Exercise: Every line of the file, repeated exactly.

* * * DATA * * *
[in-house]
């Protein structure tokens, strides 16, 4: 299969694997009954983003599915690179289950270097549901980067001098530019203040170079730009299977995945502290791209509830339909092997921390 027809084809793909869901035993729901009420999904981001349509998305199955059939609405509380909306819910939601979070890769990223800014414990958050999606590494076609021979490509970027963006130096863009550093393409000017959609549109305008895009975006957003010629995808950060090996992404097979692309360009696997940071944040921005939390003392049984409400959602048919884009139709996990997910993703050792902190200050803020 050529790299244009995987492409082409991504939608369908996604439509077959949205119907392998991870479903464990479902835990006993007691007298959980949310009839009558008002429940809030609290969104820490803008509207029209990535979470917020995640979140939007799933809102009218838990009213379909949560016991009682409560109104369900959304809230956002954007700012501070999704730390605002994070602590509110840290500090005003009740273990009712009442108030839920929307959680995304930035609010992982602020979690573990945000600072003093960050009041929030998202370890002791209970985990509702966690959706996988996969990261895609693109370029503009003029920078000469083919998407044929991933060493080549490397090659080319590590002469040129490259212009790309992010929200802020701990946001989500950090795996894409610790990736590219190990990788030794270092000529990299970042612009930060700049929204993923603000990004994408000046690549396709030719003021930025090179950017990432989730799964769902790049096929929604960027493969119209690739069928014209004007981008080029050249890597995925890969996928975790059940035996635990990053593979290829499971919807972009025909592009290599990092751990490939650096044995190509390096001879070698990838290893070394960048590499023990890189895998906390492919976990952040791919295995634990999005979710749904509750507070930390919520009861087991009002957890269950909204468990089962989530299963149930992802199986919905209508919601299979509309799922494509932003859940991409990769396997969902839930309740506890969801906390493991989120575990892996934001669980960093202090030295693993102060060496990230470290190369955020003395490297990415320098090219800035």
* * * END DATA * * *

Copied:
[in-house]
């Protein structure tokens, strides 16, 4: 299969694997009954983003599915690179289950270097549901980067001098530019203040170079730009299977995945502290791209509830339909092997921390 027809084809793909869901035993729901009420999904981001349509998305199955059939609405509380909306819910939601979070890769990223800014414990958050999606590494076609021979490509970027963006130096863009550093393409000017959609549109305008895009975006957003010629995808950060090996992404097979692309360009696997940071944040921005939390003392049984409400959602048919884009139709996990997910993703050792902190200050803020 050529790299244009995987492409082409991504939608369908996604439509077959949205119907392998991870479903464990479902835990006993007691007298959980949310009839009558008002429940809030609290969104820490803008509207029209990535979470917020995640979140939007799933809102009218838990009213379909949560016991009682409560109104369900959304809230956002954007700012501070999704730390605002994070602590509110840290500090005003009740273990009712009442108030839920929307959680995304930035609010992982602020979690573990945000600072003093960050009041929030998202370890002791209970985990509702966690959706996988996969990261895609693109370029503009003029920078000469083919998407044929991933060493080549490397090659080319590590002469040129490259212009790309992010929200802020701990946001989500950090795996894409610790990736590219190990990788030794270092000529990299970042612009930060700049929204993923603000990004994408000046690549396709030719003021930025090179950017990432989730799964769902790049096929929604960027493969119209690739069928014209004007981008080029050249890597995925890969996928975790059940035996635990990053593979290829499971919807972009025909592009290599990092751990490939650096044995190509390096001879070698990838290893070394960048590499023990890189895998906390492919976990952040791919295995634990999005979710749904509750507070930390919520009861087991009002957890269950909204468990089962989530299963149930992802199986919905209508919601299979509309799922494509932003859940991409990769396997969902839930309740506890969801906390493991989120575990892996934001669980960093202090030295693993102060060496990230470290190369955020003395490297990415320098090219800035």